More News:

March 02, 2022

Philadelphia unveils redesign plan for Washington Avenue but residents remain frustrated

The 2.1 mile corridor will be repaved with a mixed road layout consisting of three, four, and five lane sections

Development Transportation
Washington Avenue Design Source/City of Philadelphia

Philadelphia city officials released final plans for a hybrid, mixed layout design of Washington Ave. on Tuesday, nearly two years after the first reconfiguration plans were announced, which were met with concern from the community.

After nearly two years of community organizing, 22 blocks of Washington Avenue will be repaved and reconfigured with a mixed layout, city officials said. The design will incorporate three, four, and five-lane sections along the busy corridor, as well as traffic calming elements in order to increase safety precautions and curb frequent crashes.

Philadelphia's Office of Transportation, Infrastructure, and Sustainability hosted an open house on Tuesday evening to discuss the design and answer questions from community members, many of who remain frustrated by the ongoing plans.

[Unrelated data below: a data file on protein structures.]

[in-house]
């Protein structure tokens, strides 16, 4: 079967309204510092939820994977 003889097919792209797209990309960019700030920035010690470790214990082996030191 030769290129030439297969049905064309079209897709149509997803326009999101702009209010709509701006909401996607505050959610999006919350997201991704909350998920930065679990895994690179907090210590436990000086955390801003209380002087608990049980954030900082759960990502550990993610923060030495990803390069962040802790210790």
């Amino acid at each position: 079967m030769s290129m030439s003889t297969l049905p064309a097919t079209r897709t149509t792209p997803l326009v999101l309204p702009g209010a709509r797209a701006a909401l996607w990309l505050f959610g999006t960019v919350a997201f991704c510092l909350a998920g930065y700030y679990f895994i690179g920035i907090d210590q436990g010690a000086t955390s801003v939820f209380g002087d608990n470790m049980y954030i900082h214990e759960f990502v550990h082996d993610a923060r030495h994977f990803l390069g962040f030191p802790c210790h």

"We feel like, under the circumstances, we've been talking about Washington Avenue for the last 10 years, and it's time to move on to the next chapter," OTIS Deputy Managing Director Mike Carroll said

"You don't live here," several residents shouted at Carroll as he explained the different measures the city would take to ease the flow of traffic without compromising safety.

Four blocks will keep the existing five-lane design, while eight blocks shift to four lanes and the remaining 10 blocks narrow to three-lane sections. 

Businesses will also get specific unloading zones to stop the double parking that often occurs, and 18 blocks will add protected bike lanes.

This is a change from the four-lane plan announced several months ago, which was met with contention from many residents who felt it didn't do enough to adequately provide safety and other security measures.

It's also different from the original "final design" announced nearly two years ago. That was still a hybrid model, but the bulk of the street would have been three-lane. 

As a response to the frustration in the room, Carroll reassured residents that although the work of OTIS and the city is done, community members can still have their voices heard through a City Council legislative process. 

Carroll told the crowd that the repaving would happen this year as it does not need to be approved by City Council, although additional safety measures may come later. Washington Avenue was last paved in 2003. 

Some of the traffic calming measures that were introduced include corner wedges, which officials say will curb the frequency of crashes that typically occur as drivers are speeding around each corner. 

Additionally, pedestrians will receive a three-second head start to cross Washington Avenue during the morning and other off-peak hours, and Carroll says that pedestrians will have about 25 seconds total to get across.